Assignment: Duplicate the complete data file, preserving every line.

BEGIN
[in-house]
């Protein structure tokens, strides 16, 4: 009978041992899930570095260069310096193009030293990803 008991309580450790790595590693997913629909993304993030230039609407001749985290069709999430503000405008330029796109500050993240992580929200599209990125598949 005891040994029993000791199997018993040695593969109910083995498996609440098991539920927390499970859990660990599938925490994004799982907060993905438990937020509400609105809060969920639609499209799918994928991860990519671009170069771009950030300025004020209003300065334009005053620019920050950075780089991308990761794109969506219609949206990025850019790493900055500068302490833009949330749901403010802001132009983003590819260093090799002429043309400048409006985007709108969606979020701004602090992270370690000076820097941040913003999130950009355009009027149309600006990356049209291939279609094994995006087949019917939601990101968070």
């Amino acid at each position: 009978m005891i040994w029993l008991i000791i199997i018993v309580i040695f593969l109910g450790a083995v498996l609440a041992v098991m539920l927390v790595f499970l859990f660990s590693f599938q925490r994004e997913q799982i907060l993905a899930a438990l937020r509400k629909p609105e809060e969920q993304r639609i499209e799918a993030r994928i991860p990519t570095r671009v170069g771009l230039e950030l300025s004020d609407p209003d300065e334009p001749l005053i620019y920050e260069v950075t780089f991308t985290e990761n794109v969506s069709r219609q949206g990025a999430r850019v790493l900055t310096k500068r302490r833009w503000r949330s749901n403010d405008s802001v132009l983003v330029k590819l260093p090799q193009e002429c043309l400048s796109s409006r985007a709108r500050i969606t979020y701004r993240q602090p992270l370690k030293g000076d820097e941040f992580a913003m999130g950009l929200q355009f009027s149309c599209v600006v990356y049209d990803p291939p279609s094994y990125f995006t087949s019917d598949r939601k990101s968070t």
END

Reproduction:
[in-house]
């Protein structure tokens, strides 16, 4: 009978041992899930570095260069310096193009030293990803 008991309580450790790595590693997913629909993304993030230039609407001749985290069709999430503000405008330029796109500050993240992580929200599209990125598949 005891040994029993000791199997018993040695593969109910083995498996609440098991539920927390499970859990660990599938925490994004799982907060993905438990937020509400609105809060969920639609499209799918994928991860990519671009170069771009950030300025004020209003300065334009005053620019920050950075780089991308990761794109969506219609949206990025850019790493900055500068302490833009949330749901403010802001132009983003590819260093090799002429043309400048409006985007709108969606979020701004602090992270370690000076820097941040913003999130950009355009009027149309600006990356049209291939279609094994995006087949019917939601990101968070």
């Amino acid at each position: 009978m005891i040994w029993l008991i000791i199997i018993v309580i040695f593969l109910g450790a083995v498996l609440a041992v098991m539920l927390v790595f499970l859990f660990s590693f599938q925490r994004e997913q799982i907060l993905a899930a438990l937020r509400k629909p609105e809060e969920q993304r639609i499209e799918a993030r994928i991860p990519t570095r671009v170069g771009l230039e950030l300025s004020d609407p209003d300065e334009p001749l005053i620019y920050e260069v950075t780089f991308t985290e990761n794109v969506s069709r219609q949206g990025a999430r850019v790493l900055t310096k500068r302490r833009w503000r949330s749901n403010d405008s802001v132009l983003v330029k590819l260093p090799q193009e002429c043309l400048s796109s409006r985007a709108r500050i969606t979020y701004r993240q602090p992270l370690k030293g000076d820097e941040f992580a913003m999130g950009l929200q355009f009027s149309c599209v600006v990356y049209d990803p291939p279609s094994y990125f995006t087949s019917d598949r939601k990101s968070t």